That’s right, the cannabis plant has distinct sexes. Marijuana can be either male or female though in rare instances a hermaphrodite plant can occur. Both the male and female plant produce flowers and each flower has its own unique purpose. Here’s a breakdown of male vs. female marijuana plants.
Anyone who has smoked, vaped, or cooked with marijuana has probably consumed the bud of a female plant. One clear sign that a marijuana flower is a lady is the presence of distinguishing white or burnt orange hairs. These hairs are pistils, the plant’s primary female sex organ.
Female marijuana plants will also be coated with a very heavy layer of resin. This thick, sticky resin helps the female flower capture pollen produced by male counterparts.
When pollen reaches the female flower, the female becomes fertilized and begins to produce seed. When the female plant is kept away from pollen, however, it’s resin production kicks into overdrive. Unfertilized females produce the ultra-frosty layer of trichomes that we’ve come to covet for their psychoactive and medical properties.
A flower that’s been kept away from pollen is significantly more potent than a flower that’s been fertilized. It produces more trichomes in an attempt to capture any male pollen that happens to be floating around in the air. If the female plant is fertilized, its energy goes into creating seed rather than growing its bud and producing resin.
An unnamed grower featured in the PBS documentary Botany of Desire explains this process best:
In essence what you’re seeing is extreme sexual frustration. This is a room full of women who are looking for some guy to come by and give them some pollen so they can create seeds. And they try harder and harder as time passes, and the more unsuccessful they are, the more the production of the resins that are intended to attract pollen increases, and that increases the psychoactive elements of the plant.
The unfertilized female flower is known as sinsemilla, meaning “without seed.” When you go into a dispensary and pick up some good bud, you’re purchasing sinsemilla.
Female plants produce the large buds or flowers that come to mind when we think about marijuana. A male cannabis plant looks quite different. Rather than a mature flower covered in trichomes, male plants produce dozens of “pollen sacks”.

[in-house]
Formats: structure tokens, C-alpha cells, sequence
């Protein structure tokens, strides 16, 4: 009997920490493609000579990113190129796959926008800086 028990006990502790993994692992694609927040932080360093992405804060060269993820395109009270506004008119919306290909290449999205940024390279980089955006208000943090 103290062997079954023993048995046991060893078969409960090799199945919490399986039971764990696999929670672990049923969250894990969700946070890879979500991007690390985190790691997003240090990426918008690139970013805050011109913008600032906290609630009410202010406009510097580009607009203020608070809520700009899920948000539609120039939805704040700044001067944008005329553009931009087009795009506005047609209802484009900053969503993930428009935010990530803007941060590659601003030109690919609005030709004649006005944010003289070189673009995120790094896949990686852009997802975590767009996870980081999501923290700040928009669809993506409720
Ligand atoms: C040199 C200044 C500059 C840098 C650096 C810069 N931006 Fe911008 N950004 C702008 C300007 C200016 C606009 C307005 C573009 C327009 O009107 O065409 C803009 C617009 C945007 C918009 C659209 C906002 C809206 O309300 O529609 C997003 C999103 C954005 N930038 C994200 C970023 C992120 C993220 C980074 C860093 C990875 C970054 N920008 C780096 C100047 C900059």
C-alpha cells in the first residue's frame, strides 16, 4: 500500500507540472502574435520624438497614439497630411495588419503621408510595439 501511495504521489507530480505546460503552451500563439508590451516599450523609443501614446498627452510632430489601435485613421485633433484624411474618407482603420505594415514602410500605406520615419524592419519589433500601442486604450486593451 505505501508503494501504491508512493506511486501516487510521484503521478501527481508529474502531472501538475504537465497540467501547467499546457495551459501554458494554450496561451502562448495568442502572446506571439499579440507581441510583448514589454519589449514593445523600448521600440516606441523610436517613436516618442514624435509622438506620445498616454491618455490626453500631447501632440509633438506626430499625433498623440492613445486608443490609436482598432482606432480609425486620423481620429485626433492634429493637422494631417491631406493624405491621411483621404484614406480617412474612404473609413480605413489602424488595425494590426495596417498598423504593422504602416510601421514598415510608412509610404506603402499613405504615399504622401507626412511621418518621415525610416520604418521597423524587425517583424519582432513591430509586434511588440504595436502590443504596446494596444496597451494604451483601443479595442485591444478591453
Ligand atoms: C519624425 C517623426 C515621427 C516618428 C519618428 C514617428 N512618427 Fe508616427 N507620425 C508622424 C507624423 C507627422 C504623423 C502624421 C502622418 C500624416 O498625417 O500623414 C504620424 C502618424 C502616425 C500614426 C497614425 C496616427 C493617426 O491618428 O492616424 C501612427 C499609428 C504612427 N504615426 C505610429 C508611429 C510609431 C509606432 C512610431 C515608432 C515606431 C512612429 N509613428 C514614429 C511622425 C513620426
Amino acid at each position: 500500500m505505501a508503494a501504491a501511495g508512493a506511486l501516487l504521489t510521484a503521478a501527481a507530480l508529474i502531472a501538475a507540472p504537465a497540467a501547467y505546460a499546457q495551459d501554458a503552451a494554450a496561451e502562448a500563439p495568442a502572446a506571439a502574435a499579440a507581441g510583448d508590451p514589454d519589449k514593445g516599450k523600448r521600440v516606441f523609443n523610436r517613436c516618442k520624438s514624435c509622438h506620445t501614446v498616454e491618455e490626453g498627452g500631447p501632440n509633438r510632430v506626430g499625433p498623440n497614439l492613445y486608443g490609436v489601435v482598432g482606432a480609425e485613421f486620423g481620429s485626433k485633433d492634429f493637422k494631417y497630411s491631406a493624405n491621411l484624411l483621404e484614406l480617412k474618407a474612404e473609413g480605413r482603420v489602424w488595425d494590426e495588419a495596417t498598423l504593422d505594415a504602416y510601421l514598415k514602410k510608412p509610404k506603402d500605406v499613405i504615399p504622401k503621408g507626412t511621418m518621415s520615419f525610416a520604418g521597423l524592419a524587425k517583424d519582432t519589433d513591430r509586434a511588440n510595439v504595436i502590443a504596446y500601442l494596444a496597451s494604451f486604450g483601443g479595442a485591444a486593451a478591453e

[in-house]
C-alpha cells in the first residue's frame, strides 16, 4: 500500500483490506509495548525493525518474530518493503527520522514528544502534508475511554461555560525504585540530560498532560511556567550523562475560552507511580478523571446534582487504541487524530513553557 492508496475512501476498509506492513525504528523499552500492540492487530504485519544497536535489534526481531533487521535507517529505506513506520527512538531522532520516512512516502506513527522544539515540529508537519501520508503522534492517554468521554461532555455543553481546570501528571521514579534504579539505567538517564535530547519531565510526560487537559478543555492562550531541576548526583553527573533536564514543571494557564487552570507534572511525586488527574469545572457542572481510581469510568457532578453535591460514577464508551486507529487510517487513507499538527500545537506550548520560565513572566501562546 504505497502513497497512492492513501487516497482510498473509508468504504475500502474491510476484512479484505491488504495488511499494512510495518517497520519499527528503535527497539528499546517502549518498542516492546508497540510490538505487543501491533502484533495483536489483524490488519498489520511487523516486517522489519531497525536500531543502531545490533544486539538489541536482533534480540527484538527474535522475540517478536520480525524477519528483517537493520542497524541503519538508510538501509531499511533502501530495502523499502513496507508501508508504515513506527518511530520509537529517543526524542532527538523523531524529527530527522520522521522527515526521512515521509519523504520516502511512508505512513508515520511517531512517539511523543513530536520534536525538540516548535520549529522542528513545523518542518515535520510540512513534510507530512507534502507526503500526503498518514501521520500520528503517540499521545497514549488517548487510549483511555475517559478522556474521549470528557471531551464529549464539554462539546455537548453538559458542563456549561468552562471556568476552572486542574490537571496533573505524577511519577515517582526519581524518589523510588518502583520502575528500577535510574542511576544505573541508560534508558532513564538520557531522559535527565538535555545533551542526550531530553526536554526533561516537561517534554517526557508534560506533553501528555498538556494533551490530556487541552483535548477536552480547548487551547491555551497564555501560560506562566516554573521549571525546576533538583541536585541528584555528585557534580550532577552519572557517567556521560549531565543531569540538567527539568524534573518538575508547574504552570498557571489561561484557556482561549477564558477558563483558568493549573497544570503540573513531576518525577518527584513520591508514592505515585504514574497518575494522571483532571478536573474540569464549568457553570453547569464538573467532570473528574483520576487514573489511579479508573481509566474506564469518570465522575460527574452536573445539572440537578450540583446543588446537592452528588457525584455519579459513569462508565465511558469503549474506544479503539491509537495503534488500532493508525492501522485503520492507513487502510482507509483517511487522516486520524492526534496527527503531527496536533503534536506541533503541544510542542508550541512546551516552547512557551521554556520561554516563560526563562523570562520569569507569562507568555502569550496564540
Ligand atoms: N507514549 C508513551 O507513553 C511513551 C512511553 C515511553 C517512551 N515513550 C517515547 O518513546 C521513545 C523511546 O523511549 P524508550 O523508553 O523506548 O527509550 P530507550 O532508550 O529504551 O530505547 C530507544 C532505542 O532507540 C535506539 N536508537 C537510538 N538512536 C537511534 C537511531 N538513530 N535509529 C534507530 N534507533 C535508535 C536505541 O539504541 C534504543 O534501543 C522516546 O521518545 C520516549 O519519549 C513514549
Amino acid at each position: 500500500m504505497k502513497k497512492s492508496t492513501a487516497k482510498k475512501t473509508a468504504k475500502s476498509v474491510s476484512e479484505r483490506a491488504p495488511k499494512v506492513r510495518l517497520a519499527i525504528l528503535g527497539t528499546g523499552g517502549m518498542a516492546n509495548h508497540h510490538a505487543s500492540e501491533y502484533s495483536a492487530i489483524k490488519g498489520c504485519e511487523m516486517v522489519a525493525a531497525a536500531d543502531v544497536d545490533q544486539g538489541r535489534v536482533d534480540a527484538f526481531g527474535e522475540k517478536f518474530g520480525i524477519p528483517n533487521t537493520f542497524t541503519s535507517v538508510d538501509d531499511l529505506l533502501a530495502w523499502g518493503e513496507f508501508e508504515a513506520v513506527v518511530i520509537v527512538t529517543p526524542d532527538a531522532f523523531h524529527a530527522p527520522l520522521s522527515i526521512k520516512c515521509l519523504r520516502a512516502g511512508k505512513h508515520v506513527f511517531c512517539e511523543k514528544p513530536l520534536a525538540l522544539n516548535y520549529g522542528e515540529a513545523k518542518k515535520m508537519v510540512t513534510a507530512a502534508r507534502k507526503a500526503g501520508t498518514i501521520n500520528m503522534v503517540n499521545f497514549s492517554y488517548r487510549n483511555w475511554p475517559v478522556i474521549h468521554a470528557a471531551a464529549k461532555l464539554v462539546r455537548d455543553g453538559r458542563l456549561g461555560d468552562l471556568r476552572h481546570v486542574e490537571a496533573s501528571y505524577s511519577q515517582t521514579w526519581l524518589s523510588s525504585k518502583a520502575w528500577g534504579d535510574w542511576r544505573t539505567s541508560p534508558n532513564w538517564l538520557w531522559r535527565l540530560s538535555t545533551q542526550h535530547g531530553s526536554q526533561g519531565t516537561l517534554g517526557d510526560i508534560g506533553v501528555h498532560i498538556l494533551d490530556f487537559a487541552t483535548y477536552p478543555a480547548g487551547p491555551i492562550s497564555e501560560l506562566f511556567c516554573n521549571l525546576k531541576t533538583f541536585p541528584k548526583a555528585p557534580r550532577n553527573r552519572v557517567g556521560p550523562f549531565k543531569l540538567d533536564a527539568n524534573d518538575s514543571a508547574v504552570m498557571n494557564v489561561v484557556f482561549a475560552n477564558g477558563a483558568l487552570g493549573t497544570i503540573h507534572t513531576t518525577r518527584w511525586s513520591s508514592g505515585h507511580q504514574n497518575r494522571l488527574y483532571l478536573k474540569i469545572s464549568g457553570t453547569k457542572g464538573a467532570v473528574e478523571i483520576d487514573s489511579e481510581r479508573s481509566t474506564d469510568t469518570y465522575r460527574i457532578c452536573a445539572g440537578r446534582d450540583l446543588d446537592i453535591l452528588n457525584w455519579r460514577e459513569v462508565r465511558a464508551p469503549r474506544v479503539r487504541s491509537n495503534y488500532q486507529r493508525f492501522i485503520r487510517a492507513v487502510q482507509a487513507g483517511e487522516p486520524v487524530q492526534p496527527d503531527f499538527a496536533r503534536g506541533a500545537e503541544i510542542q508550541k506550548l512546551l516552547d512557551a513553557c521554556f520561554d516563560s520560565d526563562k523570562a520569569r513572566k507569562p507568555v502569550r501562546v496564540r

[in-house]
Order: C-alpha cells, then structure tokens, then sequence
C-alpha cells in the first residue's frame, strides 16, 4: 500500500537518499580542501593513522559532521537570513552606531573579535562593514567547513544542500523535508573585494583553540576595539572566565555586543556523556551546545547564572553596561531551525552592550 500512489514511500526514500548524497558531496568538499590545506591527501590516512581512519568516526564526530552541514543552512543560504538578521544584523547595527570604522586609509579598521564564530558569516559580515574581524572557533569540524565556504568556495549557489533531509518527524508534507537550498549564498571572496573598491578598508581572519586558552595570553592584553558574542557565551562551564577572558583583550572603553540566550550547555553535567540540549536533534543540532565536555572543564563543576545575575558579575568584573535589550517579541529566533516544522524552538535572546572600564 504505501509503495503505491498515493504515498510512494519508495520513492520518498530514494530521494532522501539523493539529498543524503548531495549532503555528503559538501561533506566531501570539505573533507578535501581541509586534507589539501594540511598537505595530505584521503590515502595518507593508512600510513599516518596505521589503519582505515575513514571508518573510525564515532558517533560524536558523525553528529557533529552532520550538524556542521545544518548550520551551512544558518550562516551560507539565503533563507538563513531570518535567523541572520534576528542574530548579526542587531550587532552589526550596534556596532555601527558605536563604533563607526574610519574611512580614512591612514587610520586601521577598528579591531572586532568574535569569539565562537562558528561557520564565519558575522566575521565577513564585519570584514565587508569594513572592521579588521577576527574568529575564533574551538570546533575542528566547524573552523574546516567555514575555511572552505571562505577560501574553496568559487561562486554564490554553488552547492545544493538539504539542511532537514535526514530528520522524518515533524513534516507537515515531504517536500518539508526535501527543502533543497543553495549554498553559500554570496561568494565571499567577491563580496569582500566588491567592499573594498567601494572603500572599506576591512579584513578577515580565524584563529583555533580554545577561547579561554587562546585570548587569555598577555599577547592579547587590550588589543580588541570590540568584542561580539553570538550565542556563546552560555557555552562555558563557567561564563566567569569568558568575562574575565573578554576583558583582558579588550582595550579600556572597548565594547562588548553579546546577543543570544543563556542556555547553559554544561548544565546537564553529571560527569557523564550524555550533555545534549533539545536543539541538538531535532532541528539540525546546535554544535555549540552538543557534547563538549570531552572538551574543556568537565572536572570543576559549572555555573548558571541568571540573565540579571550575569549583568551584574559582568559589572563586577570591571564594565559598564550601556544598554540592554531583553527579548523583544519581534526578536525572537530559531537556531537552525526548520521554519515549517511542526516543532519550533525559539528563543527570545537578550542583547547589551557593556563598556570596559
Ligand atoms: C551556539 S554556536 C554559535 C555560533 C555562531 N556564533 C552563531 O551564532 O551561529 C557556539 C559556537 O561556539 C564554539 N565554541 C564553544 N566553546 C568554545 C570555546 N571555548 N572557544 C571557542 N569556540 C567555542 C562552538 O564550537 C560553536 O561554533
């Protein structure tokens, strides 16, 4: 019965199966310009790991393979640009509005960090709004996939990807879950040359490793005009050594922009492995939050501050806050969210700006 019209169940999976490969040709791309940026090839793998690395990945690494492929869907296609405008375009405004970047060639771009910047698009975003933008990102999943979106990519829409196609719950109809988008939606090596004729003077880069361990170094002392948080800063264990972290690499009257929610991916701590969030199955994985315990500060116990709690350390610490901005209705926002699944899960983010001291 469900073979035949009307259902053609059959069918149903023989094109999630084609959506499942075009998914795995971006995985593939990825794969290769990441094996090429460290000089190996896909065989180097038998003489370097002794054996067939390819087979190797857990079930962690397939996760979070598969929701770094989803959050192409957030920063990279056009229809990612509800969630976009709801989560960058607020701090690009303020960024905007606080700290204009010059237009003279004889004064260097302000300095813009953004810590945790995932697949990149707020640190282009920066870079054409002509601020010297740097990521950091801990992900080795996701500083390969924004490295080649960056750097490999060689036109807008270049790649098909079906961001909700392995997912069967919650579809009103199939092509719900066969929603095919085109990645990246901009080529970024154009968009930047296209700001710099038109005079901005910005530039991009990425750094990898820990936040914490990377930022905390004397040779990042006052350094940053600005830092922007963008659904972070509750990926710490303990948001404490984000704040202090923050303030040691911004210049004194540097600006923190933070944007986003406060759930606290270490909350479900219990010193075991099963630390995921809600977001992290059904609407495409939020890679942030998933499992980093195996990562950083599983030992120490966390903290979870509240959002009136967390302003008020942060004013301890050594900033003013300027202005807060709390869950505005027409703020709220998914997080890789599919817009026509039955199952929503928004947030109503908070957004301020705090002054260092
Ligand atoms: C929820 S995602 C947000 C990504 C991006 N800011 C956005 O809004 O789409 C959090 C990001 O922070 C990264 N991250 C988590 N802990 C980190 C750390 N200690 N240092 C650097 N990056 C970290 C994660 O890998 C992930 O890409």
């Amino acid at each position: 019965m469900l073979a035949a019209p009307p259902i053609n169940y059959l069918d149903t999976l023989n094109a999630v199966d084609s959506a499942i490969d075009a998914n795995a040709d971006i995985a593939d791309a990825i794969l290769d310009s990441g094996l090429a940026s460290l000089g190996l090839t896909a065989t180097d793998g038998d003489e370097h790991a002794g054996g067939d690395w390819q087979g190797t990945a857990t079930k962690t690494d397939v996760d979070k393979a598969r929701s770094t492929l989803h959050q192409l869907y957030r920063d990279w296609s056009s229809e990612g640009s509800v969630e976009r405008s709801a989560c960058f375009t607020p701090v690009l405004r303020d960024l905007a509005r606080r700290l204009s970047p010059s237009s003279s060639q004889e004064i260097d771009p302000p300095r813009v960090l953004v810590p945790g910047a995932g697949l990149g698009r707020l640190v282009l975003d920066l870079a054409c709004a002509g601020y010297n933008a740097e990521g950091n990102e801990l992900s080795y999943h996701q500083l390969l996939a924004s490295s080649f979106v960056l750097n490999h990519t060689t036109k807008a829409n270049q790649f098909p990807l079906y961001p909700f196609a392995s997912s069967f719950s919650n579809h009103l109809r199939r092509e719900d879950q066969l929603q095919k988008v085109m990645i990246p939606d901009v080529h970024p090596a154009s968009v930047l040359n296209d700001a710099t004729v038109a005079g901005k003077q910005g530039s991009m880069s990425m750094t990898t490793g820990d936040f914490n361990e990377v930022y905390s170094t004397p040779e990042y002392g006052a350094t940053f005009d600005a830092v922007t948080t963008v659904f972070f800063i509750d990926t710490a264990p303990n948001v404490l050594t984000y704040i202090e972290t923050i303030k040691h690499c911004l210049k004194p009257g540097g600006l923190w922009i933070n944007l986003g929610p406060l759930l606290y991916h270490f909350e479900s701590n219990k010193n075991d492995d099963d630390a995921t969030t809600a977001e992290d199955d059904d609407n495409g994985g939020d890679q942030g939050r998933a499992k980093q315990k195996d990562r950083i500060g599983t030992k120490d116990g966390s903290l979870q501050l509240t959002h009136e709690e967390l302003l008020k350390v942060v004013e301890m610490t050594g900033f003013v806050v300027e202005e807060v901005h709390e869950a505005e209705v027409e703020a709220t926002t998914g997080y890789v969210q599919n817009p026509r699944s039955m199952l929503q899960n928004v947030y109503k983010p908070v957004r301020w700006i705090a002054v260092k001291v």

These pollen sacks look like groups of tiny hanging tulip buds when they’re closed, and they blossom into little whitish/light-green flowers when they reach maturity. Male flowers are actually quite beautiful if you have the opportunity to see them.
Male plants are not as potent as female plants, but they do contain cannabinoids. Back in 1971, the United Nations Office on Drugs and Crime tested the cannabinoid content of male and female plants from different regions around the globe. Male plants contained slightly less THC and CBD on average, but the results were surprisingly close. In one region, male flowers actually had a higher cannabinoid content than flowers on the female plant. The study didn’t take today’s potent sinsemilla into account, however.
Just as human males produce sperm to fertilize female eggs, the male marijuana plant produces pollen to fertilize the bud of a female. These pollen factories are essential for breeders and play a crucial role in maintaining genetic diversity in the marijuana plant.
Pollen contains genetic material, and it’s used to selectively breed new strains of marijuana with specific traits over time. When you take clippings of a female plant and grow them as clones, the clone is an exact copy of the mother plant’s genes. That means that you’re getting the exact same plant with the same phenotypes every time.
Cross-pollinating a male plant with a female plant leads to the creation of seeds containing genetic material from both the mother and father plant. This spurs greater genetic variation and makes the cannabis species stronger overall. While clones are easy to grow, they’re also prone to genetic weakness if you keep propagating from the same genes again and again.
Hermaphrodite plants contain both male and female parts. Typically, you’ll see the beginning of a flower that looks like a male pollen sack, but there will be a pistillate hair coming out of the seemingly male bud.
Hermaphrodites typically occur in female plants that have gone a long time without pollination. While this is usually extremely rare, the demand for feminized seeds and unfertilized sinsemilla has increased the likelihood of hermaphroditism in modern plants. Plants grown from feminized seeds are more likely to show this trait.
According to grower Carey Burns (video above), if you open the hermaphrodite pollen sack and pollinate healthy female flower with that pollen, the resulting seeds have a 95% chance of being female.
Male plants can also produce hermaphrodites. But, the seeds that result from hermaphrodites on a male plant are slightly more likely to be male themselves.
While many plants contain both male and female parts, marijuana is unique in that plant sexes are separated. It’s unclear why exactly it has developed this way evolutionarily, but we humans have definitely used this separation to our advantage.
Do you have experience with male, female, or hermaphrodite plants? Anything you’d like to add? Share your thoughts with us on social media or in the comments section below.
Latest posts by Delilah Butterfield (see all)
- Black Cherry Soda: A Happy Sativa Hybrid With Good Looks And Good Vibes - January 20, 2017
- Everything You Need To Know If You’re Buying A New Vaporizer - January 20, 2017
- Does Cannabis Help Or Hinder Chemotherapy Treatment? - January 20, 2017